As a parent, you are responsible for teaching your kids so much. From getting dressed and brushing their teeth, to doing their own laundry and learning to drive. You are the model they look to for how to treat people with respect, compassion, and kindness. But on top of all of this, there are really hard things to teach too. Things that might seem way over your head. For example, how are you supposed to teach your kids about racism?
How to teach your kids about racism
I’m going to start out by acknowledging that it’s been a really hard week. We’re still in this crazy COVID-19 limbo. And as this global pandemic rages on, we’ve continued watching unemployment numbers rise, death counts increase, and mistrust amplified. So actually, it’s been more than hard this week. It’s been devastating.
Frustration, anger, mistrust, and fear are hanging heavy in the air.
And while we’re struggling with the unknowns of this virus, we’re also continuing to battle racism. Just this week, we lost George Lloyd to a gruesome, criminal, and preventable murder. His death at the hands of police officer Derek Chauvin has sparked a national outcry across the United States.
This past February, Ahmaud Arbery was gunned down and killed by two white men while he was out jogging around his neighborhood. In broad daylight. It took a few MONTHS of civil rights activism, a New York Times article, and video of the incident going viral before the two murderers were finally arrested in May. In MAY!
Discrimination towards immigrants, racism directed towards Asian Americans, the mistreatment of Native Americans, Black Lives Matter…
And we haven’t even touched upon sexism, homophobia, discrimination against people with developmental disabilities…
I am a white, middle-class, American woman. I am married to a Japanese-American man, we have two biracial children, and we have been homeschooling for a decade. My husband and I have always prioritized teaching our children to be empathetic, respectful, and compassionate. We want to raise children who have a heart for social justice, who look out for the underdog, and who are willing to speak out against racism.
This all sounds great, but the reality of teaching my children about racism hasn’t been easy.
And as a white, middle-class American woman, I am acutely aware of the many privileges I’ve been able to enjoy and take advantage of during my lifetime. Privileges not granted to so many of my friends and loved ones of color.
Our shared history contains some really ugly truths and deep scars. I’ve often found myself feeling overwhelmed with how to teach my children about social justice and racism. I’ve felt scared of making mistakes and saying something wrong. There have been countless moments of doubt and fear.
Where do I begin? What resources are developmentally appropriate? Will learning about racism scare my children and cause them to feel helpless? How much information is “too much”? What can we do as a family to fight for racial justice?
These are all valid questions and concerns.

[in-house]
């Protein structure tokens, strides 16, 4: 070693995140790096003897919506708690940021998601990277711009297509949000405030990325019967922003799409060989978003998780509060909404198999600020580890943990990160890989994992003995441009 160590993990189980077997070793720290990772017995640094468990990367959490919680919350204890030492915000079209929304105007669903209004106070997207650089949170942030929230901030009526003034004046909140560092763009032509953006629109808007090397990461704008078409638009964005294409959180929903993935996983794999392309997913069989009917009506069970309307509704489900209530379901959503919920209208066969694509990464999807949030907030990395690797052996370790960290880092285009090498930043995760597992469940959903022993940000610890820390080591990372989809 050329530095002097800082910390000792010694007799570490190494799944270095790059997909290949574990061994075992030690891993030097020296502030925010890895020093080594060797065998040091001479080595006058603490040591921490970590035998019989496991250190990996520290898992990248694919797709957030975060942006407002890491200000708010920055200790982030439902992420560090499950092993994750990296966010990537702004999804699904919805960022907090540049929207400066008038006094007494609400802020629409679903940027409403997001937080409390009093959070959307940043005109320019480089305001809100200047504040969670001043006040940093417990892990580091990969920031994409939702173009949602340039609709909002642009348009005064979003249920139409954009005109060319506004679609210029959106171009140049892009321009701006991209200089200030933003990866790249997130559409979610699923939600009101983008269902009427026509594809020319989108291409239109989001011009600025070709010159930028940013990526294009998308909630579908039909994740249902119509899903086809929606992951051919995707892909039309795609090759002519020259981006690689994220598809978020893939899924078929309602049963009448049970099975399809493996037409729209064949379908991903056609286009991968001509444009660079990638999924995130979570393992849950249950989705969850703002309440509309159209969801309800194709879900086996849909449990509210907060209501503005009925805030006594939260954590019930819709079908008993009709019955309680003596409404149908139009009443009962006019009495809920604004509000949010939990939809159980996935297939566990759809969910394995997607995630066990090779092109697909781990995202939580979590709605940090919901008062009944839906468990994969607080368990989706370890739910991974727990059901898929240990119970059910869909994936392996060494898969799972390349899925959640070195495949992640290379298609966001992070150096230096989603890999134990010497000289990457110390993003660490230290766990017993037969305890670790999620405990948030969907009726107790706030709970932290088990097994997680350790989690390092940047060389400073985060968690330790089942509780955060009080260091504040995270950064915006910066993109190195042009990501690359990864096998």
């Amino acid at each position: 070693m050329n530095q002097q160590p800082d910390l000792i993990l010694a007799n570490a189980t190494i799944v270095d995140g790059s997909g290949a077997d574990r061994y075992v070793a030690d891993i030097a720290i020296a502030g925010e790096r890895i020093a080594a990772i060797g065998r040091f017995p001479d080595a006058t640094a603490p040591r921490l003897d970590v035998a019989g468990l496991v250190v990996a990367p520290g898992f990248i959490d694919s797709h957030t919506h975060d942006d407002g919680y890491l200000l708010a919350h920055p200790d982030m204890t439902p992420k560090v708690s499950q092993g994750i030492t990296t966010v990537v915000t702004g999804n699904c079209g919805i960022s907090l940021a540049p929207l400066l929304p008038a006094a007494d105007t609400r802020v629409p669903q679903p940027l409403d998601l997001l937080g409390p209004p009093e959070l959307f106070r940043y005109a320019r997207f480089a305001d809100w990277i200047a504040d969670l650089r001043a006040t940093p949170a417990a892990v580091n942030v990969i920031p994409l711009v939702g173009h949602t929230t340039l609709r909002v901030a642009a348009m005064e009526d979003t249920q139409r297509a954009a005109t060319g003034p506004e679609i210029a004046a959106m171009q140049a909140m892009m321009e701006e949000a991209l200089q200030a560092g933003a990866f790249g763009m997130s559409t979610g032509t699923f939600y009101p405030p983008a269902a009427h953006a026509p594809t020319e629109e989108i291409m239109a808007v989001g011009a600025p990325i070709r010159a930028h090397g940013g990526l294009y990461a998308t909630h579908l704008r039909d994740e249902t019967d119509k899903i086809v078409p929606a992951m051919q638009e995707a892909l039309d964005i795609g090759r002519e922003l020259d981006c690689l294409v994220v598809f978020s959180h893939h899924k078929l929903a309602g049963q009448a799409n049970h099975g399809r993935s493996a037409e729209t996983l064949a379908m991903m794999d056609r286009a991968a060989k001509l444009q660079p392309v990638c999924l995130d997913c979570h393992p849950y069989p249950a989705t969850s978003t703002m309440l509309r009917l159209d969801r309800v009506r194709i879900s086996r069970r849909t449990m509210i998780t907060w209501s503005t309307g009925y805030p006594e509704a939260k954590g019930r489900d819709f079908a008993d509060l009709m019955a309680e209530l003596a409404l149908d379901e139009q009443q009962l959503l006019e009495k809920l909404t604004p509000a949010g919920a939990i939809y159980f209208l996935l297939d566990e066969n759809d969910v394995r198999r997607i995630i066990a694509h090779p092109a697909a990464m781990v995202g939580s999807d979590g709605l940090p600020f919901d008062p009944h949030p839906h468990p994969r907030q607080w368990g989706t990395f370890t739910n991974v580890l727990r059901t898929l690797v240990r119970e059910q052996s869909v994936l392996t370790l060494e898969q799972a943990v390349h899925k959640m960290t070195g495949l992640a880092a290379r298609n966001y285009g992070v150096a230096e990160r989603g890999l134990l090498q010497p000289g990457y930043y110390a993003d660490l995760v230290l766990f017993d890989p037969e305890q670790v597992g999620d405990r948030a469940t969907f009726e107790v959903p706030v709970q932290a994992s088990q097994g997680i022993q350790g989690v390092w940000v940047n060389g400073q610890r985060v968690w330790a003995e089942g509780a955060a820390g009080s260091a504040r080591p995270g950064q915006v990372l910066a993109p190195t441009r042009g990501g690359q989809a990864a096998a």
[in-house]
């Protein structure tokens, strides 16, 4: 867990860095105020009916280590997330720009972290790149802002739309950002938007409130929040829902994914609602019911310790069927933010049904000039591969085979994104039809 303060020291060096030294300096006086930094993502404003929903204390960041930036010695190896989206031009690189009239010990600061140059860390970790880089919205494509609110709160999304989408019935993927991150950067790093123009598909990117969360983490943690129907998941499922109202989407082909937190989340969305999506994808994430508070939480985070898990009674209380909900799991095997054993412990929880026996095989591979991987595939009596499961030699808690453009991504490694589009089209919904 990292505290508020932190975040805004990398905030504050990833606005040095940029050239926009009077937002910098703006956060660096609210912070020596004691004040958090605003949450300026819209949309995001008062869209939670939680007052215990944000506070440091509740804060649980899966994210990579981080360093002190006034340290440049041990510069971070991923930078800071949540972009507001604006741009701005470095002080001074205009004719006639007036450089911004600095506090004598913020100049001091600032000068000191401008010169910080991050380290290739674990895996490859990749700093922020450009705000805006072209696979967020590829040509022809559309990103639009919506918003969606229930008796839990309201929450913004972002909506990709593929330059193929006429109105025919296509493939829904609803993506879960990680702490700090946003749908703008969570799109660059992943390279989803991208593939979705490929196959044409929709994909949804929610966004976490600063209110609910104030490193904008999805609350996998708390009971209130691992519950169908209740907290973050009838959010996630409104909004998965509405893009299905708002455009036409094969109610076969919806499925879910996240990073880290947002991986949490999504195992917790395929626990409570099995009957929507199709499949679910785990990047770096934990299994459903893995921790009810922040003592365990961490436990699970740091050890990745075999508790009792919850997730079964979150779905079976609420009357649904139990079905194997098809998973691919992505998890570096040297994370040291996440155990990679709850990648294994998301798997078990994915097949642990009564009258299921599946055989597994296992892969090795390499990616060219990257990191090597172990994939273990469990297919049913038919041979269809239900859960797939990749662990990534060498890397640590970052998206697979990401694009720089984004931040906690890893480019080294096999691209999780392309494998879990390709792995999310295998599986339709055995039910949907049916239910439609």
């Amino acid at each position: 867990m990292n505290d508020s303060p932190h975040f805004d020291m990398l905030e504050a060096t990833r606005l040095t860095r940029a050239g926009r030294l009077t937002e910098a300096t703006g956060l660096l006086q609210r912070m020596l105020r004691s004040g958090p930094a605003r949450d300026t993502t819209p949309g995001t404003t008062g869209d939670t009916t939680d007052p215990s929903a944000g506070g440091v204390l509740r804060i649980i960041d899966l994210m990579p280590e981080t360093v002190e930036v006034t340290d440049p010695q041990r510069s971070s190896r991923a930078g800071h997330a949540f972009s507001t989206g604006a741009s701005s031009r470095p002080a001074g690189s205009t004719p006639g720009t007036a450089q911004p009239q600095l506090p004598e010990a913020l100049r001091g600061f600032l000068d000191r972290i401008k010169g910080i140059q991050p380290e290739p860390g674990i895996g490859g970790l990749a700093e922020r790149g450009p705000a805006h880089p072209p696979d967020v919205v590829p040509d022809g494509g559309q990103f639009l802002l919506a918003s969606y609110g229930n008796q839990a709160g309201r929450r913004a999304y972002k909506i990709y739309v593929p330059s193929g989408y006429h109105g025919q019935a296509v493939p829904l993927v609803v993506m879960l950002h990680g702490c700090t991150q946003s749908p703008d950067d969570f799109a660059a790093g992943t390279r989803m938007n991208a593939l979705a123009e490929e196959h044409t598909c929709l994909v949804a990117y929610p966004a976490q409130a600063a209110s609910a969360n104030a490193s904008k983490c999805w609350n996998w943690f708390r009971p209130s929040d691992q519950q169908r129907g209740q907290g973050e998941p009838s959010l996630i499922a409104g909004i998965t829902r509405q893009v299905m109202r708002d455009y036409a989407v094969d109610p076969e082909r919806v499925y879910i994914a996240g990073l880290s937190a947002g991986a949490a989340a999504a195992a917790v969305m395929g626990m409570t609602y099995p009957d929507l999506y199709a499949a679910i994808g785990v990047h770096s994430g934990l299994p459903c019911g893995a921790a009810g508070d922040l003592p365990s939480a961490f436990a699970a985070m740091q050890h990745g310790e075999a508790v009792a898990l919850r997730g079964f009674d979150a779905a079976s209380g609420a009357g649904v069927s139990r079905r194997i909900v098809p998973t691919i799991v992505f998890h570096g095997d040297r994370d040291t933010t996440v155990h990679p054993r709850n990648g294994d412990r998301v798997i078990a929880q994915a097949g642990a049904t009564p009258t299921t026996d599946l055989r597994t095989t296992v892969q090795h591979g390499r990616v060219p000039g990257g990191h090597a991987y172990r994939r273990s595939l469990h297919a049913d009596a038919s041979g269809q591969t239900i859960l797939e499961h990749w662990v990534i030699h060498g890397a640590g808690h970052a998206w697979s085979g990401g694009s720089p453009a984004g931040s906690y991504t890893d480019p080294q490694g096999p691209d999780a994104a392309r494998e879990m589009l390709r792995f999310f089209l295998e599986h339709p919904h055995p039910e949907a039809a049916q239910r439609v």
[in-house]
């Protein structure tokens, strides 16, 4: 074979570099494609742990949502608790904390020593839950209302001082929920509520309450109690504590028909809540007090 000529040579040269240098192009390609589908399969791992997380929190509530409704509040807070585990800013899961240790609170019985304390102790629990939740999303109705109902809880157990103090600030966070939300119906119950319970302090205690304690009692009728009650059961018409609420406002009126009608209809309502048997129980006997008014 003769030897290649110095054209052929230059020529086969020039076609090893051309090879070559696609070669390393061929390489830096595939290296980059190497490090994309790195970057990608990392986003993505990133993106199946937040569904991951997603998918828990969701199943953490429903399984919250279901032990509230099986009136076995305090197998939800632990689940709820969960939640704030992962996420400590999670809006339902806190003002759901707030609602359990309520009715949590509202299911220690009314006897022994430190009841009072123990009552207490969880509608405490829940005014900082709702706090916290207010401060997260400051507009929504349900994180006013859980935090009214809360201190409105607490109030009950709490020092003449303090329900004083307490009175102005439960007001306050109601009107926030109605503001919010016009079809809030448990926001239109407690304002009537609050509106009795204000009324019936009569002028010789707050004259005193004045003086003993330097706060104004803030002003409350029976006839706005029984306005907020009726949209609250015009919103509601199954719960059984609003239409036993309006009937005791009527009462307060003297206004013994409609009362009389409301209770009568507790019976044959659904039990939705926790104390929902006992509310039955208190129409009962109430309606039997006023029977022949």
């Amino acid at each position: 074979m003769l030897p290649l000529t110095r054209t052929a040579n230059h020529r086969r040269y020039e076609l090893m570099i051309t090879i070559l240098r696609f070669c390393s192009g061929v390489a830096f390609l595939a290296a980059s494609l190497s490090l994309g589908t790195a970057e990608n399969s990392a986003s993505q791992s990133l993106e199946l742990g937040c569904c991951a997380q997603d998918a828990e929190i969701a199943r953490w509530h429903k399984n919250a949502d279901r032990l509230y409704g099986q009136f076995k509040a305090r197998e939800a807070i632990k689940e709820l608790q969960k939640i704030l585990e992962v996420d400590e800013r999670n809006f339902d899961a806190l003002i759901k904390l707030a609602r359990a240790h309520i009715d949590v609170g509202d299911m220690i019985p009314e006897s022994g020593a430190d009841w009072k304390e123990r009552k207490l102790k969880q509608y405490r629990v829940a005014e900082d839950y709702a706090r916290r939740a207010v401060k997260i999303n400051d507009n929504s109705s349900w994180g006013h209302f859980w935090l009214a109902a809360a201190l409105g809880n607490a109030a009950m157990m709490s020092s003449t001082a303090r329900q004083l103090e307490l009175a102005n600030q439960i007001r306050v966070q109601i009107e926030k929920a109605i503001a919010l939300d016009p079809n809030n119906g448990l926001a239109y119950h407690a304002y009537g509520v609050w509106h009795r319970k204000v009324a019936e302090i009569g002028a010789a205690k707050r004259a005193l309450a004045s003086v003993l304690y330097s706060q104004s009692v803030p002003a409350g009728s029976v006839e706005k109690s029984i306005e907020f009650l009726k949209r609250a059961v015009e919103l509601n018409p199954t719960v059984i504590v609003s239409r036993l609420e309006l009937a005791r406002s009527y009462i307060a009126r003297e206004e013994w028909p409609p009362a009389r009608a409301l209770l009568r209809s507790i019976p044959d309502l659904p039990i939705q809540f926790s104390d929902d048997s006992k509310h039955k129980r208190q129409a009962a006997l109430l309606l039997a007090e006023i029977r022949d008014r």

While there will always be plenty of questions and we’ll no doubt make some mistakes along the way, glossing over the history of racism and ignoring the severity of current racial injustice is not a viable option.
If we desire a more kind and just world for our children, we need to teach them about racism.
Note: In order to keep this blog post to a reasonable length and not completely overwhelm you with information, I am limiting the content here to focus on racism within the United States. This is in NO WAY meant to ignore racial injustice in all other areas of the world! I am certainly not implying that racism worldwide shouldn’t be addressed too. There are many forms of bigotry which is a global problem and we need to speak out about injustice everywhere.
I will be chipping away at posts addressing these other social and racial justice issues in the coming months. I’ll be writing blog posts on specific topics, adding to recommended resources lists, and making updates along the way.
Like all of education, this will be a work in progress!
How to teach your kids about racism
Let’s face it: educating ourselves and our children about racism can feel daunting. It’s easy to let our fear and overwhelm keep us stuck. Instead of rolling up our sleeves and confronting difficult truths, we find ourselves relying on cliched and oversimplified statements like “Our family welcomes everyone, we don’t see color!” and “We celebrate diversity!” without confronting the institutionalized racism that exists to this day in our country. Perhaps we oversimplify the history of the United States because dissecting our past is difficult. It’s uncomfortable, exhausting, daunting, and painful. It requires humility and empathy.
Confronting the history of racism in the United States is absolutely necessary.
If we have any hope of moving towards a more just, kind, inclusive United States, then it’s imperative that we reckon with our past, admit atrocities committed, and continue to educate ourselves.
Here is where I am coming from:
I grew up in Southern California, in an area that was, and continues to be diverse. It truly felt like a “melting pot”. My home was open and welcoming to all different races and backgrounds.
I remember, ocassionally, hearing racist jokes from other parents. There were times when I heard negative comments made about other races. These occasions upset me, but I didn’t know how to respond appropriately. So mostly, I stayed quiet.
I remember Rodney King’s death and watching the LA Riots. I remember the people in my life expressing their disgust with the rioting and looting. And their disgust made sense to me. But I don’t remember these same people expressing anger and disgust over police brutality. And their lack of anger and disgust made absolutely no sense to me.